ON PHYSICAL FITNESS FOR CHILDREN AND ADOLESCENTS

ON PHYSICAL FITNESS FOR CHILDREN AND ADOLESCENTS

090611-N-3271W-012 CHATTANOOGA, Tenn. (June 11, 2009) Local area children test their fitness skills during a Junior Seal Fitness Challenge at Warner Park organized by the Navy and the Chattanooga Parks and Recreation Department. The event is in conjunction with Chattanooga Navy Week, one of 21 Navy Weeks planned across America in 2009. Navy Weeks are designed to show Americans the investment they have made in their Navy and increase awareness in cities that do not have a significant Navy presence. (U.S. Navy photo by Senior Chief Mass Communication Specialist Gary Ward/Released)

Key Guidelines for children and adolescents

Children and adolescents should do 60 minutes (1 hour) or more of physical activity daily.
Aerobic: Most of the 60 or more minutes a day should be either moderate- or vigorous-intensity aerobic physical activity, and should include vigorous-intensity physical activity at least 3 days a week.

Aerobic activities are those in which young people rhythmically move their large muscles. Running, hopping, skipping, jumping rope, swimming, dancing, and bicycling are all examples of aerobic activities. Aerobic activities increase cardiorespiratory fitness. Children often do activities in short bursts, which may not technically be aerobic activities. However, this document will also use the term aerobic to refer to these brief activities. Muscle-strengthening: As part of their 60 or more minutes of daily physical activity, children and adolescents should include muscle-strengthening physical activity on at least 3 days of the week.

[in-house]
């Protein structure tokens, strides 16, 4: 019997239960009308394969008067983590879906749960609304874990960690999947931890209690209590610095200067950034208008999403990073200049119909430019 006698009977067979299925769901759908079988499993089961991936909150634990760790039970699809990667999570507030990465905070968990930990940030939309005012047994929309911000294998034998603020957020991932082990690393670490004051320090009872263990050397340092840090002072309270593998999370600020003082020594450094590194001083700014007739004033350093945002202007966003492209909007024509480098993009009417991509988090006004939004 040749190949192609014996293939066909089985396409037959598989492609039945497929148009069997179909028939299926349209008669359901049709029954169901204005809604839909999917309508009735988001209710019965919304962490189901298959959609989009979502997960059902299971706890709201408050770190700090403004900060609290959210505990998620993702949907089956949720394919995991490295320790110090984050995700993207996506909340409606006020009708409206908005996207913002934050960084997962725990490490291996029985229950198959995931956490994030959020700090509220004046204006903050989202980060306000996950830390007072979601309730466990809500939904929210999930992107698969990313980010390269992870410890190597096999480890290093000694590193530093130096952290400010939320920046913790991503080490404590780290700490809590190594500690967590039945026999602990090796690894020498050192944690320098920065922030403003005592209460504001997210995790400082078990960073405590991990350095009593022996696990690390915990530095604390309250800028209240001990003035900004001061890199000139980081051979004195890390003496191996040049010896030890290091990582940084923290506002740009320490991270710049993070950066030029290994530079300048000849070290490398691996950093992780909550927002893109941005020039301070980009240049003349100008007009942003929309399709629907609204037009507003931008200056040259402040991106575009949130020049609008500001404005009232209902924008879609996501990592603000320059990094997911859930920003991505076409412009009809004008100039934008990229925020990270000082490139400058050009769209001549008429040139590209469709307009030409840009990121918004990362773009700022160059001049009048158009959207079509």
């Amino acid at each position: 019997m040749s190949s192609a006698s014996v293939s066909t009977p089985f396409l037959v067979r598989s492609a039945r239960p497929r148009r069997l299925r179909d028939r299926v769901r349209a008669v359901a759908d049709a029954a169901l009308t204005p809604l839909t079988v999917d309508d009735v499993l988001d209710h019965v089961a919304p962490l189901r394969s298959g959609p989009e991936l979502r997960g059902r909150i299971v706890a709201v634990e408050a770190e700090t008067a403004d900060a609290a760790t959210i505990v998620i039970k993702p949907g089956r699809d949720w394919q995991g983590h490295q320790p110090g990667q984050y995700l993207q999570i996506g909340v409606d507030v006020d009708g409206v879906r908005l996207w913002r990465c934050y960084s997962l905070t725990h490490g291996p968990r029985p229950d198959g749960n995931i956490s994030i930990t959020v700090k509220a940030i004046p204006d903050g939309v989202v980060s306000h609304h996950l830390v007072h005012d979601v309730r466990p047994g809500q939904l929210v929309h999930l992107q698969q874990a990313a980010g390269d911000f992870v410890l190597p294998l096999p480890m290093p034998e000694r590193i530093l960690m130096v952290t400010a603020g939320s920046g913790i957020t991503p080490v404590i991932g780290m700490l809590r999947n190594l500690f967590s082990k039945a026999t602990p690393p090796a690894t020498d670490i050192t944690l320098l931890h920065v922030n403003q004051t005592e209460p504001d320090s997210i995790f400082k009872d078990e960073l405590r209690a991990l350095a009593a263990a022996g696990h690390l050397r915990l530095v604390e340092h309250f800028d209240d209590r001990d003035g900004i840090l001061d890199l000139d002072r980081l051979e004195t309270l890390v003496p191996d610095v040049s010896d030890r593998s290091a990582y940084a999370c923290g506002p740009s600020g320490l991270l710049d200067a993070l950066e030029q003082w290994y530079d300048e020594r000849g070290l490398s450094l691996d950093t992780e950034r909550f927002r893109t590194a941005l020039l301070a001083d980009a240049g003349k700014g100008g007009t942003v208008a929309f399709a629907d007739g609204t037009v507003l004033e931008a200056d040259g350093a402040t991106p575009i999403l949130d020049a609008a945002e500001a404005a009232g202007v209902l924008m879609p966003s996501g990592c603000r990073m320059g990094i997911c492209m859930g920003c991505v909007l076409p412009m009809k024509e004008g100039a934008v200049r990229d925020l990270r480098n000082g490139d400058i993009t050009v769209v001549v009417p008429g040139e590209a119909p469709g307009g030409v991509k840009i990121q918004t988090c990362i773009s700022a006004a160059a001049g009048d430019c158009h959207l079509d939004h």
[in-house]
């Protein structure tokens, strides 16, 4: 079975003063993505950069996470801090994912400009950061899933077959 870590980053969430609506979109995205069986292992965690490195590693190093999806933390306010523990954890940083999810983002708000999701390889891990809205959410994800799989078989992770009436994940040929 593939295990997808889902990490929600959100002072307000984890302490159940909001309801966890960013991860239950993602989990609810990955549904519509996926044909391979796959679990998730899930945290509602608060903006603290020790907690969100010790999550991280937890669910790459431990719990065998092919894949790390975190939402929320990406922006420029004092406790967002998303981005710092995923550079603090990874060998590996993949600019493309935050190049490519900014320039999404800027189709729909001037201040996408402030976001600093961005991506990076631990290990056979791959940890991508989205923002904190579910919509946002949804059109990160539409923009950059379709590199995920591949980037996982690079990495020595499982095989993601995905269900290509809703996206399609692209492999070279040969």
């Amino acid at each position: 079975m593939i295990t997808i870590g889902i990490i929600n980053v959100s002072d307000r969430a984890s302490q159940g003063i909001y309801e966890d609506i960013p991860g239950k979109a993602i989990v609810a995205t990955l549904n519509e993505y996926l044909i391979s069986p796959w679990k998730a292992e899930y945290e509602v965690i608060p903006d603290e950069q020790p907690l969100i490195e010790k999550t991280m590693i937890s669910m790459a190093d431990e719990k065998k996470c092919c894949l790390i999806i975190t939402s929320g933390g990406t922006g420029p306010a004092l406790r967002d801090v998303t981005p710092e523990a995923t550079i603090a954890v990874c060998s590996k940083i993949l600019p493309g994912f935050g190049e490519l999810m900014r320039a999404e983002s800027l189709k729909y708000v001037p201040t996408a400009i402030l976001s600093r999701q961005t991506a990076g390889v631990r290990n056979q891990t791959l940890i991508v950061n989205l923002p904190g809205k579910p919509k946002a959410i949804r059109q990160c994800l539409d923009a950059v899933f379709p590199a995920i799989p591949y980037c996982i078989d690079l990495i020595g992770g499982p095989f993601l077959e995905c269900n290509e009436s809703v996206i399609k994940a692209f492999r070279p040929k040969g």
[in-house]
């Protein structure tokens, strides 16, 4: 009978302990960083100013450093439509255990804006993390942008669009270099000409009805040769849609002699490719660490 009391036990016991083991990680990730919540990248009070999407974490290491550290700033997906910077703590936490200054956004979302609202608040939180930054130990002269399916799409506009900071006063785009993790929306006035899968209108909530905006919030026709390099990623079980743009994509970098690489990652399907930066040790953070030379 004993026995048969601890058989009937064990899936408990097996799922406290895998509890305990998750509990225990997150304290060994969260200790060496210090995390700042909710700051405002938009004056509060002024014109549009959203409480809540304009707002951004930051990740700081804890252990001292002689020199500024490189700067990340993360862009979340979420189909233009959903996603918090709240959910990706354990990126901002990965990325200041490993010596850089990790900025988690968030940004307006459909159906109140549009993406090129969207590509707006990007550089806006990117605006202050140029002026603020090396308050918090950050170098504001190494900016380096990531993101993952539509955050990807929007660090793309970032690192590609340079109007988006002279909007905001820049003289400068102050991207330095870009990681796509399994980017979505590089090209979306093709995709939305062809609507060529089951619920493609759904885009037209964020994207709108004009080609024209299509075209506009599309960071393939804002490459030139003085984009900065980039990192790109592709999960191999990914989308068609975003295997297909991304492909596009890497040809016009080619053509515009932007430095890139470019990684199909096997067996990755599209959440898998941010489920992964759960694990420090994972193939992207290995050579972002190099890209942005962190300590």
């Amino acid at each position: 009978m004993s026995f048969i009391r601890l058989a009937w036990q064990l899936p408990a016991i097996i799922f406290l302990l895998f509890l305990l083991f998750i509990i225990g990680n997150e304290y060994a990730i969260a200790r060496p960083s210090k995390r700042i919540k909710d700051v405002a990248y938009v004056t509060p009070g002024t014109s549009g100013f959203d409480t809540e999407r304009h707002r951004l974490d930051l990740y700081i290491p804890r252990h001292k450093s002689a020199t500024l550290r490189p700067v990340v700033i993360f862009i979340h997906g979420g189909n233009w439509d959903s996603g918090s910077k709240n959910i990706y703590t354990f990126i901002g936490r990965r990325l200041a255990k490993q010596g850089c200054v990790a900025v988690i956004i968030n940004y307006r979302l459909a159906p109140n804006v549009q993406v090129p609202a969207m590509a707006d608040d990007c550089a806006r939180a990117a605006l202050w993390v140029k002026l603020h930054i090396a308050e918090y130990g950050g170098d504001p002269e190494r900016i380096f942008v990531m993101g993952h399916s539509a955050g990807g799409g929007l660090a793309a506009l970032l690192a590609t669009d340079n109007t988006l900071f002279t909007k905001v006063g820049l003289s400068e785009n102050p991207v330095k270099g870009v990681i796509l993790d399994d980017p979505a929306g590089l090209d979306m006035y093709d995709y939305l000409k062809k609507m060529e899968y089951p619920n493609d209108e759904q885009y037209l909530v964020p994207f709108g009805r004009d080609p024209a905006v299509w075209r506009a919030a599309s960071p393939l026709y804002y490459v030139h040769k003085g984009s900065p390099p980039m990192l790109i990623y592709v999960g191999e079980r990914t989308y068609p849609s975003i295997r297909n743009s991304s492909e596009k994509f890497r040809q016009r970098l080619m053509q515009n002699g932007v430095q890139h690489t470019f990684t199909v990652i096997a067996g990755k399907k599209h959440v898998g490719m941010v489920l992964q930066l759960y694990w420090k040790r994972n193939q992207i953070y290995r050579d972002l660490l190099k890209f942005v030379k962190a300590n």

Muscle-strengthening activities make muscles do more work than usual during activities of daily life. This is called "overload," and it strengthens the muscles. Muscle-trengthening
activities can be unstructured and part of play, such as playing on playground equipment, climbing trees, and playing tug-of- war. Or these activities can be structured, such as lifting weights or working with resistance bands. Bone-strengthening: As part of their 60 or more minutes of daily physical activity, children and adolescents should include bone-strengthening physical activity on at least 3 days of the week.

Bone-strengthening activities produce a force on the bones that promotes bone growth and strength. This force is commonly produced by impact with the ground. Running, jumping rope, basketball, tennis, and hopscotch are all examples of bone strengthening activities. As these examples illustrate, bone-strengthening activities can also be aerobic and muscle-strengthening.

It is important to encourage young people to participate in physical activities that are appropriate for their age, that are enjoyable, and that offer variety.

"Wacha niKwambie Uzima'"
May 2017 – Afya nzuri, maisha nzuri.
Focus on physical and mental wellness
© Dr. Sue Ma'Tsulla Murumba, Medical Doctor

Note:
Kindly note that this blog post is for information purposes only, for detailed and professional
advice please engage the services of a registered health or fitness specialist.